Tiny Art, Big Impressions

Over the past two weeks, students have been coming to the 4C Centre to participate in a unique Scratch Built art programme – making familiar and iconic Christchurch scenes into miniature dioramas.

Using a mix of materials including styrofoam, plywood, paint, plaster, and polymer clay, each diorama is made with careful attention to even the tiniest of details. The result? Some tiny art that makes a big impression!

The artist

Mike Beer, also known as Ghostcat, recreates buildings and objects into miniature versions that make you look twice. The level of detail and care that goes into each mini-installation is incredible and he works hard to do justice to the original settings.

His previous work includes many scenes and buildings familiar to Christchurch residents like the old Real Groovy records store and other much-beloved buildings from before the earthquakes. His work has been exhibited in many places including the Canterbury Museum and the Fiksate Gallery.

Mike facilitated the workshops alongside Reuben Woods (Creative Director, Watch This Space) and our very own 4C Centre curator, Clark Williams. Together the team has been working with young people to make their own masterpieces during the school holidays.



The process

The first step to making these tiny installations is to get inspired. On the first day of the workshop, students walked around the city looking for inspiration. The Christchurch central space is ideal for artistic inspiration, boasting colourful shop fronts and heritage buildings. Each young person then chose a scene that was meaningful to them. There was a huge variety in these scenes: the storefront of Embassy, an abandoned arcade, a fully-furnished living room, an overgrown garden shed.

The next step was turning these chosen life-size scenes into something tiny, small enough to be handheld even! The scaling down process was done through sketching and drawing. Then the correct materials were selected for each part of the diorama – polymer clay for making tiny plants and pots, plywood for walls, acrylic panels for windows, and styrofoam for tiny bits of rubbish or animals.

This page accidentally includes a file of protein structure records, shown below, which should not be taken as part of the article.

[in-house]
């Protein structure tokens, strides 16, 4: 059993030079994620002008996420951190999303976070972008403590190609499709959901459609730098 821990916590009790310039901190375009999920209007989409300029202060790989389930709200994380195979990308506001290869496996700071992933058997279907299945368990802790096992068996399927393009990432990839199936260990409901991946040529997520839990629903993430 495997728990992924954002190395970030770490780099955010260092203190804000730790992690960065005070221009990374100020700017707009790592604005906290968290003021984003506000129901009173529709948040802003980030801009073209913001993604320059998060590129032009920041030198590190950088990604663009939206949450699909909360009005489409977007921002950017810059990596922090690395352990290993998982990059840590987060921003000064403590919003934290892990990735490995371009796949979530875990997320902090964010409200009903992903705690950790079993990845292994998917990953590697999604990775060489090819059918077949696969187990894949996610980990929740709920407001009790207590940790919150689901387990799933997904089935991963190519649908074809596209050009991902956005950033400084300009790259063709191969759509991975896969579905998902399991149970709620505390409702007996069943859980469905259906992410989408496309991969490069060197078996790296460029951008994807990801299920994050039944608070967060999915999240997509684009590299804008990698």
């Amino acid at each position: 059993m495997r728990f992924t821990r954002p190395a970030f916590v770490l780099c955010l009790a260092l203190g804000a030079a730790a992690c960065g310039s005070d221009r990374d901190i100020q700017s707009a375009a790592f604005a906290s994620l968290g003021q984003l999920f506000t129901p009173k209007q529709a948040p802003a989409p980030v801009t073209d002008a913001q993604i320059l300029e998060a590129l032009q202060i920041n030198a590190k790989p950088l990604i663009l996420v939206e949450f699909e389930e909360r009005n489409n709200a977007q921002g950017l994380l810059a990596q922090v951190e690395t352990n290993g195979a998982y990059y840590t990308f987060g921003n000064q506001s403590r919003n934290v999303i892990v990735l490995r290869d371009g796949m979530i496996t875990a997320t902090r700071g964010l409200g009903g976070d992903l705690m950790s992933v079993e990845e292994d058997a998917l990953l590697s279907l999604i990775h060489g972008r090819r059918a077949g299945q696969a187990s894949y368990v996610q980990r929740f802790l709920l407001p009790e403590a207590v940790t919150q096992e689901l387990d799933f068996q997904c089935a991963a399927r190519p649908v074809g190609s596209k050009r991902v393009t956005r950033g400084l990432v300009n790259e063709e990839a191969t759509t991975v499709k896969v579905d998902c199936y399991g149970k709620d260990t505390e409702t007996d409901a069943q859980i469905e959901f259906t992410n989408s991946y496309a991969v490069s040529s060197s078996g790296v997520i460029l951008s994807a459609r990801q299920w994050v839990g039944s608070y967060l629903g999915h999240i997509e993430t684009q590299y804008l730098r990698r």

Then came hours of assembly and the careful process of ‘ageing’ each element so it looked like it had been part of the landscape for years. A lot of new skills were learnt, like how to make a newly painted wall look like it had been there for years, how to paint rust onto a garbage can, or how to make tiny graffiti prints.

For our young artists, the process of creating these dioramas was a lesson in patience and intentionality, and a chance to see what happens when we slow down and take in our surroundings. This all resulted in some incredible pieces of art representing familiar scenes from around Christchurch and beyond.


The impact
Life is busy.

Each day we rush past hundreds of storefronts, old buildings, dairies, and shops as we travel from place to place. The process of selecting just one of these scenes and then recreating it in perfect detail is a process of mindfulness.

Each empty Coke can, screwed-up poster, and cracked pavement tile tells a story. All of these elements are then combined to create a moment frozen in time.

For a world that is constantly moving and changing, that is pretty cool.


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